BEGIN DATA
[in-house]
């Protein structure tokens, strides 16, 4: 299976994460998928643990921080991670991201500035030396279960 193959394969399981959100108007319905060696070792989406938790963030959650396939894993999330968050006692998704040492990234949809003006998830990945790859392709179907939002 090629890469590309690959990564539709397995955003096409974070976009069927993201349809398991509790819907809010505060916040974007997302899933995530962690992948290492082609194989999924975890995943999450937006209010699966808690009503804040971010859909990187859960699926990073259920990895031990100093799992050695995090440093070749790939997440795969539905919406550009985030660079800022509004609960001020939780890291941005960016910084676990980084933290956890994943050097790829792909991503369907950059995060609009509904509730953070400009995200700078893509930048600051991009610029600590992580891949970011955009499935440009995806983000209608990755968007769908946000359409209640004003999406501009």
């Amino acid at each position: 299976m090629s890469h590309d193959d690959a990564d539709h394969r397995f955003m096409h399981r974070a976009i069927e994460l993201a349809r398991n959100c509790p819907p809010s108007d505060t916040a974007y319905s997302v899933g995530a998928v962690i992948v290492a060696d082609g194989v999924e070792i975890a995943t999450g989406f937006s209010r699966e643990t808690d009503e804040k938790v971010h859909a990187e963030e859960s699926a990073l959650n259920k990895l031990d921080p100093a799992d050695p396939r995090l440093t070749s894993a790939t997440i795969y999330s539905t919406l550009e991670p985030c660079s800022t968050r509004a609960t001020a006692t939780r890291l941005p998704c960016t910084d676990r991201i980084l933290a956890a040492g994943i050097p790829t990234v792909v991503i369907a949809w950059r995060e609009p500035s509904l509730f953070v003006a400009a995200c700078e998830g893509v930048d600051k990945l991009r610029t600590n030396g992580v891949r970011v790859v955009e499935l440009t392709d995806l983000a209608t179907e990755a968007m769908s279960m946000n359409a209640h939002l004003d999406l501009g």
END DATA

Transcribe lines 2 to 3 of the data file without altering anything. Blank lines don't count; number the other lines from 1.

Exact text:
């Protein structure tokens, strides 16, 4: 299976994460998928643990921080991670991201500035030396279960 193959394969399981959100108007319905060696070792989406938790963030959650396939894993999330968050006692998704040492990234949809003006998830990945790859392709179907939002 090629890469590309690959990564539709397995955003096409974070976009069927993201349809398991509790819907809010505060916040974007997302899933995530962690992948290492082609194989999924975890995943999450937006209010699966808690009503804040971010859909990187859960699926990073259920990895031990100093799992050695995090440093070749790939997440795969539905919406550009985030660079800022509004609960001020939780890291941005960016910084676990980084933290956890994943050097790829792909991503369907950059995060609009509904509730953070400009995200700078893509930048600051991009610029600590992580891949970011955009499935440009995806983000209608990755968007769908946000359409209640004003999406501009």
């Amino acid at each position: 299976m090629s890469h590309d193959d690959a990564d539709h394969r397995f955003m096409h399981r974070a976009i069927e994460l993201a349809r398991n959100c509790p819907p809010s108007d505060t916040a974007y319905s997302v899933g995530a998928v962690i992948v290492a060696d082609g194989v999924e070792i975890a995943t999450g989406f937006s209010r699966e643990t808690d009503e804040k938790v971010h859909a990187e963030e859960s699926a990073l959650n259920k990895l031990d921080p100093a799992d050695p396939r995090l440093t070749s894993a790939t997440i795969y999330s539905t919406l550009e991670p985030c660079s800022t968050r509004a609960t001020a006692t939780r890291l941005p998704c960016t910084d676990r991201i980084l933290a956890a040492g994943i050097p790829t990234v792909v991503i369907a949809w950059r995060e609009p500035s509904l509730f953070v003006a400009a995200c700078e998830g893509v930048d600051k990945l991009r610029t600590n030396g992580v891949r970011v790859v955009e499935l440009t392709d995806l983000a209608t179907e990755a968007m769908s279960m946000n359409a209640h939002l004003d999406l501009g």